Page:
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Construction of small craft harbour project in Port Shepstone to boost tourism for the South Coast

Umtentweni beach in Port Shepstone. File Picture.

Umtentweni beach in Port Shepstone. File Picture.

Published Nov 22, 2021


DURBAN - A MULTIMILLION-RAND small-craft harbour project is set to breathe life into the town of Port Shepstone on the South Coast by generating major revenue and creating several opportunities for the region.

The development, which has generated excitement in the Ugu district, has been endorsed by the Ray Nkonyeni Municipality, which said it had consistently emphasised the need to explore maritime opportunities because of its location along the coastline.

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“There is the potential to develop a small-craft harbour to boost maritime tourism for the KZN South Coast, as it is one of the country’s busiest tourism destinations, as well as a possible first step to establishing South Africa’s first Special Economic Zone (SEZ) for Tourism and Maritime Access in line with international best practice. One may Google SEZ Tourism to envision this very real potential,” said the municipality in a statement.

It added that it was putting policies and incentives in place to encourage individuals to come forward with ideas for projects focused on attracting investment and jobs to the South Coast.

According to the developers, the Port Shepstone Harbour Company, the project is the end result of years of research dating back to 2005 when the Local Municipality Development Agency first commissioned a feasibility assessment for a small-craft facility in Port Shepstone.

It said the municipality had over the years engaged with government stakeholders and held workshops to explore the potential for a new maritime “points of access” small-craft harbour, based on government’s “Operation Phakisa” initiative to develop South Africa’s Blue Ocean economy.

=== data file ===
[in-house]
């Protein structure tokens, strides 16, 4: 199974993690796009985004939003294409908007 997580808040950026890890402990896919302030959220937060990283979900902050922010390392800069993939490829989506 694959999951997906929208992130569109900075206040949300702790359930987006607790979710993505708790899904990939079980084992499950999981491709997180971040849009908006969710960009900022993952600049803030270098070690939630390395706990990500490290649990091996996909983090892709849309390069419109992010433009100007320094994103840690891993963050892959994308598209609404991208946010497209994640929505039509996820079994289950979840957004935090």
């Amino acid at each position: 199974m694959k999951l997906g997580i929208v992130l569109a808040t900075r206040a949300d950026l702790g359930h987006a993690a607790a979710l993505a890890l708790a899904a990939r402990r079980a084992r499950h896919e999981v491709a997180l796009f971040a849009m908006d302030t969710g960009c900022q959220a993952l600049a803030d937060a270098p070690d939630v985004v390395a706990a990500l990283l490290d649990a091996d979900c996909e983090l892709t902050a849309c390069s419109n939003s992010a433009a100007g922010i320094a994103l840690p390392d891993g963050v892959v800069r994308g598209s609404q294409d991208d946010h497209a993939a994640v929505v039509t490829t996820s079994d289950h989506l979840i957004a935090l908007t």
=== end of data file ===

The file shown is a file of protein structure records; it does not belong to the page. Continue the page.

It added that the town’s central location on the N2 southern corridor to the Eastern Cape, and being a safe haven to one of the world’s busiest sea lanes with an exposed coastline between Durban and East London, made it an ideal spot for such a facility.

The Port Shepstone Harbour Company was established under guidance from Trade and Investment KZN (TIKZN), as a 50% broad-based black economic empowerment legal entity to champion the initiative through a customer service plan agreement with TIKZN.

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The Port Shepstone Harbour Company said: “This arrangement will ensure high-level guidance, facilitation and professionalism through the legislative and statutory protocols enabling investment, planning, implementation, proclamation, operation and management all aligned with the Municipal Finance Management Act and Operation Phakisa.

“The proposed small craft harbour is earmarked for municipal-owned and controlled public land and a state amenity reserve directly in front of the Port Shepstone Railway Station. The location enables direct rail access to Durban with a fully functional standard gauge line along the coastline that is maintained by Transnet.”

The company added that the craft harbour site’s location in the vicinity of the recently refurbished Port Shepstone lighthouse and the growth of lighthouse tourism meant that the town would be a hive of activity throughout the year.

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Speaking to The Mercury yesterday, TIKZN chief executive Neville Matjie said they were excited about the project because of the potential it offered, and the opportunities that would arise out of it. He noted that Port Shepstone and the South Coast region had lagged behind in development over the past years as most focus in the maritime field had been on Durban and the North Coast, and stressed that the initiative was set to be a game-changer.

“We are 100% behind this project because we believe that it will serve as a nucleus for a whole range of initiatives that will arise out of it,” said Matjie.

He added that they had been working with the team throughout the early stages of the project, and had also been in contact with other countries that had similar initiatives, including Brazil.

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“The reason for doing such case studies is to understand how they went about their initiatives, the number and the types of challenges they faced, and the successes that were recorded so that there is a good understanding of how to go about the project,” the chief executive said.

The first Port Shepstone harbour was constructed in the 1800s and improved over the years to accommodate ships from Norway and supplies from Durban, and remnants of the old harbour wall are still in place as a historical monument incorporating the popular fishing pier known as “The Block”.


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